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Brad Mehldau Has Done It Again

Written by [Anthony Dean-Harris]

I couldn’t be happier to write about [Brad Mehldau] in the wake of his releasing his new album, [Highway Rider]. It was Mehldau who forever changed the way I thought about jazz music. Mehldau has been considered for some time to be at the forefront of the modern jazz movement (as Nate Chinen has been noting with great fervency at [his blog] last week). His dalliances with a wide variety of genres ranging from indie rock to classical to opera have poised him to become a catch-all ringleader of the current modern jazz movement.

I can recall getting ready to head to school one morning, playing [KRTU] when Aaron Prado chose to play Mehldau’s cover of “Paranoid Android” off his Warner promotional Deregulating Jazz album. From that moment on, I forever changed the way I listened to music. Love of jazz shifted from a more smooth jazz ilk to the modern jazz bent of which I’m most fond today.

Such is the effect of Mehldau, a man capable of [influencing an entire genre of music] for the fifteen years in which he’s been on the scene but still manage to be remarkably modest about it all. A man who manages to constantly innovate, whether it be playing three distinct covers of the same song (the aforementioned “Paranoid Android” solo and sparse in Deregulating Jazz, chaotically jumbled in the Jon Brion-produced Largo, and lengthily cerebral in the solo Live in Tokyo), taking five different albums to explore the Art of the Trio, making each evening he holds court at the Village Vanguard a night to remember, or actually using orchestration as it should be used on his latest album, Highway Rider.

The new collaboration with Jon Brion is less a return to form of their previous project, 2002’s Largo, but moreso a fully fleshing out of Mehldau’s concept album, 2000’s Places. The album is layered, in much the same way that Mehldau uses the ostinato in his left hand to create rhythm to accompany his ever varying right hand in his solo and trio work. In the same way that others have said that Jonny Greenwood composes cacophonous orchestral works so he plays the strings like he plays his guitar, so does Mehldau use the Brion arranged orchestra to create layers to back his tried and true jazz group of himself, Larry Grenadier on bass, and Jeff Ballard on drums. Add to the mix Matt Chamberlain who also played drums on Largo and Joshua Redman, with whom Mehldau has worked as a sideman multiple times, and the album has a vibrancy and vitality that is sure to be remembered as a highpoint in Mehldau’s career.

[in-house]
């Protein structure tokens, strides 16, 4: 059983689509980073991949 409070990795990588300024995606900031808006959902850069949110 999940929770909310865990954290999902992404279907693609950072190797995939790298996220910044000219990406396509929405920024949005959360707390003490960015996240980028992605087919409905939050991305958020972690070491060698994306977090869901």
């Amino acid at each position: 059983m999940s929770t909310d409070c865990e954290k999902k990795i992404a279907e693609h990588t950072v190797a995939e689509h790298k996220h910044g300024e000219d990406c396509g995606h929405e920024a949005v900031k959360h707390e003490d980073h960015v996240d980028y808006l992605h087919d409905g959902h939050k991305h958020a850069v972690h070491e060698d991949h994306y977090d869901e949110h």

It’s weird to think of one’s own era as a time in which new classics exist but the Mehldau/Brion collaboration that is Highway Rider may be very much akin to the Miles Davis/Gil Evans rapport that produced Sketches of Spain and Porgy and Bess. It has been [well documented ] that we do not review albums here at Nextbop, so let me enthusiastically recommend you listen to Brad Mehldau’s Highway Rider and discern a score for yourself. He has continued to innovate music once again.

Anthony Dean-Harris is a contributing writer for [African-American Reflections] and hosts the modern jazz radio show, The Line-Up, Fridays at 9pm CST on [91.7 FM KRTU San Antonio]. More of his writing can be found at his blog, [In Retrospect] and you can also [follow him on Twitter].